Task forces on state pensions, juvenile justice and students put on hold by lawmakers' votes

06/14/2012 12:50 PM

(UPDATED with video) — Lawmakers who voted against approving an agenda at Wednesday’s Legislative Research Commission meeting had sought to make a point about responsible government but, in the process, indefinitely delayed the start of key legislative work.

A host of task forces and research projects on Kentucky’s prescription pill problem, juvenile justice system and the future of the state employee pension system cannot begin without approval of the Legislative Research Commission committee, which is is made up of leaders of both parties from the House and Senate.

On Wednesday, two House Republican leaders and three Democratic Senate leaders voted “No” on approving the agenda. House Republicans said they objected to the legislative branch covering the costs of lawyers to defend proposed state House and Senate redistricting maps in a court case in February. The Supreme Court ended up throwing out the case. And the lawyer for the legislative branch was Sheryl Snyder, who is set to be paid $45,000 for his work, according to state contract documents.

Of the 100 plus items on Wednesday’s agenda those minority caucus leaders objected to one item of new business, Item C — a memorandum regarding retention of counsel from Senate President David Williams and House Speaker Greg Stumbo.

Republican Reps. Danny Ford (Mt. Vernon) and Bob DeWeese (Louisville) and Democratic Senate Leaders R.J. Palmer (Winchester), Johnny Ray Turner (Drift) and Jerry Rhoads (Madisonville) were the leaders who voted down the agenda, leaving the committee one vote shy of the nine needed to approve it. All five House Democratic leaders and the three Republican Senate leaders present voted for it.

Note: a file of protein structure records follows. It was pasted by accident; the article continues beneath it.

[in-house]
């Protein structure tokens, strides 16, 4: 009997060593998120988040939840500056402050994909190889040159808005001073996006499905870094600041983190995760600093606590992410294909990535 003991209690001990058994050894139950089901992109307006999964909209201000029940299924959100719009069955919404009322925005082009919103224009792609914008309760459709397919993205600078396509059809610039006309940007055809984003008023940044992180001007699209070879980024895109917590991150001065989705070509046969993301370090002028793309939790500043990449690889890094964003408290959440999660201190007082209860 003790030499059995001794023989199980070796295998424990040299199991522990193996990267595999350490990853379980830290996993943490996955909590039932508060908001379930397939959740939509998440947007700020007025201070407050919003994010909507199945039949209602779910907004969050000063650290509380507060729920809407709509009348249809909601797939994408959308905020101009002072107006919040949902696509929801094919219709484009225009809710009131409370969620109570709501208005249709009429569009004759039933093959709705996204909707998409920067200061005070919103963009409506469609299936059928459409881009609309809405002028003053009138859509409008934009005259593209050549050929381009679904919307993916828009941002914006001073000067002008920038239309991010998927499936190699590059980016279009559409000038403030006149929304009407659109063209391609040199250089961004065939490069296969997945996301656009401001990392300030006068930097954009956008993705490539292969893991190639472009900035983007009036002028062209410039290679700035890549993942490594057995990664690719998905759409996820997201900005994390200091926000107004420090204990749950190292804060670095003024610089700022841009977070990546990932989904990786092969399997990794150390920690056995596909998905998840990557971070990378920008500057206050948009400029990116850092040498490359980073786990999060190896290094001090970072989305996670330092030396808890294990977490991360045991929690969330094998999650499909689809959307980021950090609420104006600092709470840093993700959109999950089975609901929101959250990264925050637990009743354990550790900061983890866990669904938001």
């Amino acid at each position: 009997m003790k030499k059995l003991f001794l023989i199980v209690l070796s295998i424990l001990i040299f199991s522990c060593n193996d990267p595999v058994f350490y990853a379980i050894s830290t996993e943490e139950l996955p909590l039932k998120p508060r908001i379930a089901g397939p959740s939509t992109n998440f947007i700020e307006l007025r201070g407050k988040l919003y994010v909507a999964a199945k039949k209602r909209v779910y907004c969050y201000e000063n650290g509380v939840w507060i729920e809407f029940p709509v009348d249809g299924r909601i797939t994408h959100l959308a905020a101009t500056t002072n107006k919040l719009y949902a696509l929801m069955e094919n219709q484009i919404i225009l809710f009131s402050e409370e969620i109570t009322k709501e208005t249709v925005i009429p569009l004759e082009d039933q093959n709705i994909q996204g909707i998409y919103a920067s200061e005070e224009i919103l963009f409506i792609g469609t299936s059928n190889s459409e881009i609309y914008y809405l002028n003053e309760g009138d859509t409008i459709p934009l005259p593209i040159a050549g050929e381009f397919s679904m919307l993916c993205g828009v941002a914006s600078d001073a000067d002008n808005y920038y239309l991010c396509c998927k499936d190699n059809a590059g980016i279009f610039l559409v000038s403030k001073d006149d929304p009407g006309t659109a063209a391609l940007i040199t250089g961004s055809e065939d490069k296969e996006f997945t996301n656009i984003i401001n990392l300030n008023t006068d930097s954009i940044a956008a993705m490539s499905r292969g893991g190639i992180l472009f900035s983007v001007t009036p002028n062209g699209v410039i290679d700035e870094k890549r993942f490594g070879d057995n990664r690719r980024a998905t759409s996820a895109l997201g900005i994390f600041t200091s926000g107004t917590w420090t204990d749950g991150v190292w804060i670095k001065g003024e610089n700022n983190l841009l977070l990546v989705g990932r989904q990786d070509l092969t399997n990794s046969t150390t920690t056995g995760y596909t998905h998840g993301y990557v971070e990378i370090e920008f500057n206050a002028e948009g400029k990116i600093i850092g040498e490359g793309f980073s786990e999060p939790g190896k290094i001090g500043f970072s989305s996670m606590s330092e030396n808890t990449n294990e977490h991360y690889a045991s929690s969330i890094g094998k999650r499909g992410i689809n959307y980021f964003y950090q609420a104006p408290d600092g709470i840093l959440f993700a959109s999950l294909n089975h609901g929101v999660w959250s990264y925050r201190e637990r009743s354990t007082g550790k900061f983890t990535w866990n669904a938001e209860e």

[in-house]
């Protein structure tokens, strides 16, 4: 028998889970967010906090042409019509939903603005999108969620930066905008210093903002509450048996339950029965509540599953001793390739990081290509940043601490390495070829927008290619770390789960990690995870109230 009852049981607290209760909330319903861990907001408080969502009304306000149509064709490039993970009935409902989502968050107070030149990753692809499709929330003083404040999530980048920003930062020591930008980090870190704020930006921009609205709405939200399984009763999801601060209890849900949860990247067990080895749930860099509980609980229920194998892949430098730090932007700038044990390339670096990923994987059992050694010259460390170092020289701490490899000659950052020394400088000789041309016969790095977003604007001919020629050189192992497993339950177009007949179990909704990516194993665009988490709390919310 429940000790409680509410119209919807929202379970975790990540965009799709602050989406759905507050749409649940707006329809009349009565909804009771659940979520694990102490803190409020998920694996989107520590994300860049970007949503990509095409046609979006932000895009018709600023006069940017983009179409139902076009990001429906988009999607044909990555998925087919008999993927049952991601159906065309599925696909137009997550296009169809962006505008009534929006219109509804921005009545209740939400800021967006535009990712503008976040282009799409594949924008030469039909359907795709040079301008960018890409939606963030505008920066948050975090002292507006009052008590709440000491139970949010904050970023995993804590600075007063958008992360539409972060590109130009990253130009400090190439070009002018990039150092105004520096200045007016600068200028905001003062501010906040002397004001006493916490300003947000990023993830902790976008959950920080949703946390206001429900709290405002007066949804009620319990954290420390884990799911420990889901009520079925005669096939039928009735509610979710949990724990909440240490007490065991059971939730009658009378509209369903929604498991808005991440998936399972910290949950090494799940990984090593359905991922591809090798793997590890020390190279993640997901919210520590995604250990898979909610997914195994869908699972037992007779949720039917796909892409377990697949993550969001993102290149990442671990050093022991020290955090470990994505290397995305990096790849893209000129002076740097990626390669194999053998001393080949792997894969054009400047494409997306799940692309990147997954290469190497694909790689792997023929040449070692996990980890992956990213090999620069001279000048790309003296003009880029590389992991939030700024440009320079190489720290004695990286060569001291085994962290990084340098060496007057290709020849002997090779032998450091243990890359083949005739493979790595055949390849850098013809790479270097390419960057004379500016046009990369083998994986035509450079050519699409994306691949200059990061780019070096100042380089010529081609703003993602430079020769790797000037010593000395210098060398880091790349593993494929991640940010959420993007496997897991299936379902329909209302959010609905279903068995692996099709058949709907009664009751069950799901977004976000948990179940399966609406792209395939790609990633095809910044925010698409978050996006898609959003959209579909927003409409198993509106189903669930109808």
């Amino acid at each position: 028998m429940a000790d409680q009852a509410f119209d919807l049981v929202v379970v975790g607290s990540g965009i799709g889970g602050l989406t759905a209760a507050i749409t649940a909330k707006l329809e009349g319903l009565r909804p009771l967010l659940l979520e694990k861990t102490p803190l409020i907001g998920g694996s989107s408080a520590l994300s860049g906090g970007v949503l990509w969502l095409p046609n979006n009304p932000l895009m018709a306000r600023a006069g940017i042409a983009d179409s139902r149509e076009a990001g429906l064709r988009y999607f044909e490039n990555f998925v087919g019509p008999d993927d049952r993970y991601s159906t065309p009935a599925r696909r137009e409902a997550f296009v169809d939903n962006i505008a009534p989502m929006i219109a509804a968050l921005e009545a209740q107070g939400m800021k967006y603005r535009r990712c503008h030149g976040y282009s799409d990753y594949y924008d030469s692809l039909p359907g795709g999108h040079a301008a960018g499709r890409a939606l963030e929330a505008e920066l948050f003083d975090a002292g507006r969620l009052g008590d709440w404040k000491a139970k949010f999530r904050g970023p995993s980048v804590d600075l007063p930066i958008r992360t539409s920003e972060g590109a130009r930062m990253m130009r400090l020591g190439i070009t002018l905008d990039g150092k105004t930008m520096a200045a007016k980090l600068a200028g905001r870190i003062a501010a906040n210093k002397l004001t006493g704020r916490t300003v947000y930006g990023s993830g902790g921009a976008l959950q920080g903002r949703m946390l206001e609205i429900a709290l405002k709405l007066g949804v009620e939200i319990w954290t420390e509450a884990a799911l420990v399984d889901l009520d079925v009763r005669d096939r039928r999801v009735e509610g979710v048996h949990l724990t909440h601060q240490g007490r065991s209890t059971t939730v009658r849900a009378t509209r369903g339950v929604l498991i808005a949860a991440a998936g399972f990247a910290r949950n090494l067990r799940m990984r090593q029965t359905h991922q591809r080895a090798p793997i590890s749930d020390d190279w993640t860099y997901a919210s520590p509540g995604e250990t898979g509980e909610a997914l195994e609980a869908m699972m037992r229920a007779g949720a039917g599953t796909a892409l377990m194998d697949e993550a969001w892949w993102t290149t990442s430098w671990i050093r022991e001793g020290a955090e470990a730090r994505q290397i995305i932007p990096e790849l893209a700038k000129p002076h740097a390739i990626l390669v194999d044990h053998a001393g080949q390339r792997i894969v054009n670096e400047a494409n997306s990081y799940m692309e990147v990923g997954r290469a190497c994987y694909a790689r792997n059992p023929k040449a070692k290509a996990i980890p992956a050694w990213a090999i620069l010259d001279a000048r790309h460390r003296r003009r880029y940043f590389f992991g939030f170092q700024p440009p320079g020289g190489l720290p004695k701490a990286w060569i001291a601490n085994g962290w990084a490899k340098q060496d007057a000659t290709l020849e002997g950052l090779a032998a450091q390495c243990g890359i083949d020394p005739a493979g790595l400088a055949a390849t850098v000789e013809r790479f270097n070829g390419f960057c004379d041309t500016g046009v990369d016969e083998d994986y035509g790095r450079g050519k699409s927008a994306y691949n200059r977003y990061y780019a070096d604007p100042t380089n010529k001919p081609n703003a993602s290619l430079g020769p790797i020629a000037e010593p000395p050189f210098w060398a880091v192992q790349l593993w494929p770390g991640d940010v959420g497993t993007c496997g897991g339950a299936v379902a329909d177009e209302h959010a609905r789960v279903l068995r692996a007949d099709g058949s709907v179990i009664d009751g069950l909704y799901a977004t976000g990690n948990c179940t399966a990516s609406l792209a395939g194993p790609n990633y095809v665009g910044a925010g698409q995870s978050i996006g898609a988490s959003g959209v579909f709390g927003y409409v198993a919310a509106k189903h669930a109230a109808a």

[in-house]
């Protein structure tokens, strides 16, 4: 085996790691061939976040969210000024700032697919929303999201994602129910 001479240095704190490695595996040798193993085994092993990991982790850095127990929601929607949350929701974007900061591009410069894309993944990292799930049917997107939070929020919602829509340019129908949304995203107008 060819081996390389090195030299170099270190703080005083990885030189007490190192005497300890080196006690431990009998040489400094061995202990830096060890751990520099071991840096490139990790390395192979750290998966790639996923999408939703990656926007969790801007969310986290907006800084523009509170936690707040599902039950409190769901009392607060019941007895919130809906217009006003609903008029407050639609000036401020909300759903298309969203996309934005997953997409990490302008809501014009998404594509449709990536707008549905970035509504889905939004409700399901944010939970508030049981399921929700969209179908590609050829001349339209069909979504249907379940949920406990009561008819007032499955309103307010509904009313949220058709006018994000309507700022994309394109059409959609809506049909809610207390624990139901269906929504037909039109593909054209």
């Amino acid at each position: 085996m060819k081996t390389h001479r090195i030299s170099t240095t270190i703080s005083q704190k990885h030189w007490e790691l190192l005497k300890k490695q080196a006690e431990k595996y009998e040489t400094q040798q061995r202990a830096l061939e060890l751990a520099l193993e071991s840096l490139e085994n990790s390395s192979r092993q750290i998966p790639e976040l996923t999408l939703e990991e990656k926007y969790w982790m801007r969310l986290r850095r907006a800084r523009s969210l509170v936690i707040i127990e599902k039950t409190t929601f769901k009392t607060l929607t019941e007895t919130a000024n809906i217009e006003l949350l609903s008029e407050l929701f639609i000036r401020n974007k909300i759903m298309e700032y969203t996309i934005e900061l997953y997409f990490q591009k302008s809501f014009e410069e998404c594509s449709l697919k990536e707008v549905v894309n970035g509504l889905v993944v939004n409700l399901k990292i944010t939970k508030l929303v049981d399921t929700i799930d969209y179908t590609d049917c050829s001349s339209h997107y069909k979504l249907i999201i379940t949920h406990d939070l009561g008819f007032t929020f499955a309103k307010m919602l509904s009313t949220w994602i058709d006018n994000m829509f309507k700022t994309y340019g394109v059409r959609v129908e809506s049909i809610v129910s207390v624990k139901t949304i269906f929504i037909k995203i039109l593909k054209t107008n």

House Republicans, who challenged the legitimacy of the maps, said taxpayers shouldn’t foot that bill. And in protest, the leaders of the minority caucuses in both chambers voted against the LRC meeting agenda.

“A motion to approve the agenda items failed. Therefore, no items on the agenda are to be considered approved, accepted, or referred,” an email from Legislative Research Commission Director Robert Sherman to all legislators and LRC staff said.

And the move by the House Republicans and Senate Democrats could be for naught. The Senate President and House Speaker have the authority to pay the lawyer fees of up to $125-an-hour, Sherman said in the email.

Sherman’s email, which was released to Pure Politics from Senate President David Williams’ office lists the committees and task forces that are now on the shelf until the LRC committee can meet again.

That includes an oversight committee to keep tabs on the implementation of rules related to prescription pills as part of the legislation the General Assembly passed in a special session in April as well as a task force that would study an age of criminal responsibility, status offenses involving runaway children, and other juvenile codes.

House Judiciary Chairman John Tilley, a Hopksinville Democrat, told Pure Politics reporter Don Weber that he he was disappointed that work would be delayed.

Also being delayed will be a task force that would study potential reforms to Kentucky’s public employee pension system. But Democratic Rep. Mike Cherry, who chairs the House state government committee, said he’ll just call for two meetings of the group next month to make up for it.

Among the other key groups delayed are:

  • Committees dealing with elementary, secondary, and post secondary education.
  • A task force that would develop a strategy to provide computers to fifth and sixth grade students for school and home use.
  • A task force looking into healthy eating habits for Kentuckians.

Sherman’s email says that all of the items agenda items not considered will appear on a future LRC meeting agenda. A phone call to LRC Director Bobby Sherman was not immediately returned.

“It’s obviously going to push some of the work back. Some of these committees have required reporting timetables, which means they’ll have to double up on work. I don’t think it’s anything that can’t be done, though,” House Speaker Greg Stumbo said in a statement to Pure Politics.

No date has been set for the next LRC meeting.


Subscribe to email updates.

Subscribe and get the latest political intelligence delivered to your inbox.